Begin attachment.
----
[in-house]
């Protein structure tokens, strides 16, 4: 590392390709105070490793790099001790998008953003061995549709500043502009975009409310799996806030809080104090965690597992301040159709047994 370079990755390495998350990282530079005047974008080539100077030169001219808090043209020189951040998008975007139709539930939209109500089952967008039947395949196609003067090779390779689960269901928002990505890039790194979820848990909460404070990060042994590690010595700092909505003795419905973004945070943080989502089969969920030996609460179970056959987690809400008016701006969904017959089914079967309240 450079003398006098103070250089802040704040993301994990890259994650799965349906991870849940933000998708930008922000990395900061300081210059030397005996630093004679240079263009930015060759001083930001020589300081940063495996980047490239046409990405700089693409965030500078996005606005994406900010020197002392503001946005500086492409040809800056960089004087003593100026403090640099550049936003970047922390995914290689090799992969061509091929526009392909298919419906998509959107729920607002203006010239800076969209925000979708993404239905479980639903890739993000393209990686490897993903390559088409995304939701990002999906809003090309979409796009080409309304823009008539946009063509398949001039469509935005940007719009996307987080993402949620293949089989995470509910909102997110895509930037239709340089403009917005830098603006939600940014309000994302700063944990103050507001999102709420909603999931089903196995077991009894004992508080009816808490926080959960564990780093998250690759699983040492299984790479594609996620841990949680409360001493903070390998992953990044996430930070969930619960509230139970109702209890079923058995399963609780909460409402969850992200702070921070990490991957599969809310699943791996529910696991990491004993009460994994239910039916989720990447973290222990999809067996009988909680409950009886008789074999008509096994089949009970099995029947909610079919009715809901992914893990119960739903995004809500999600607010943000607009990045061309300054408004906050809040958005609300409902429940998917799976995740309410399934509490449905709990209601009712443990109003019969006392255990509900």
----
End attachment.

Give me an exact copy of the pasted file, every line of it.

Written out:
[in-house]
């Protein structure tokens, strides 16, 4: 590392390709105070490793790099001790998008953003061995549709500043502009975009409310799996806030809080104090965690597992301040159709047994 370079990755390495998350990282530079005047974008080539100077030169001219808090043209020189951040998008975007139709539930939209109500089952967008039947395949196609003067090779390779689960269901928002990505890039790194979820848990909460404070990060042994590690010595700092909505003795419905973004945070943080989502089969969920030996609460179970056959987690809400008016701006969904017959089914079967309240 450079003398006098103070250089802040704040993301994990890259994650799965349906991870849940933000998708930008922000990395900061300081210059030397005996630093004679240079263009930015060759001083930001020589300081940063495996980047490239046409990405700089693409965030500078996005606005994406900010020197002392503001946005500086492409040809800056960089004087003593100026403090640099550049936003970047922390995914290689090799992969061509091929526009392909298919419906998509959107729920607002203006010239800076969209925000979708993404239905479980639903890739993000393209990686490897993903390559088409995304939701990002999906809003090309979409796009080409309304823009008539946009063509398949001039469509935005940007719009996307987080993402949620293949089989995470509910909102997110895509930037239709340089403009917005830098603006939600940014309000994302700063944990103050507001999102709420909603999931089903196995077991009894004992508080009816808490926080959960564990780093998250690759699983040492299984790479594609996620841990949680409360001493903070390998992953990044996430930070969930619960509230139970109702209890079923058995399963609780909460409402969850992200702070921070990490991957599969809310699943791996529910696991990491004993009460994994239910039916989720990447973290222990999809067996009988909680409950009886008789074999008509096994089949009970099995029947909610079919009715809901992914893990119960739903995004809500999600607010943000607009990045061309300054408004906050809040958005609300409902429940998917799976995740309410399934509490449905709990209601009712443990109003019969006392255990509900």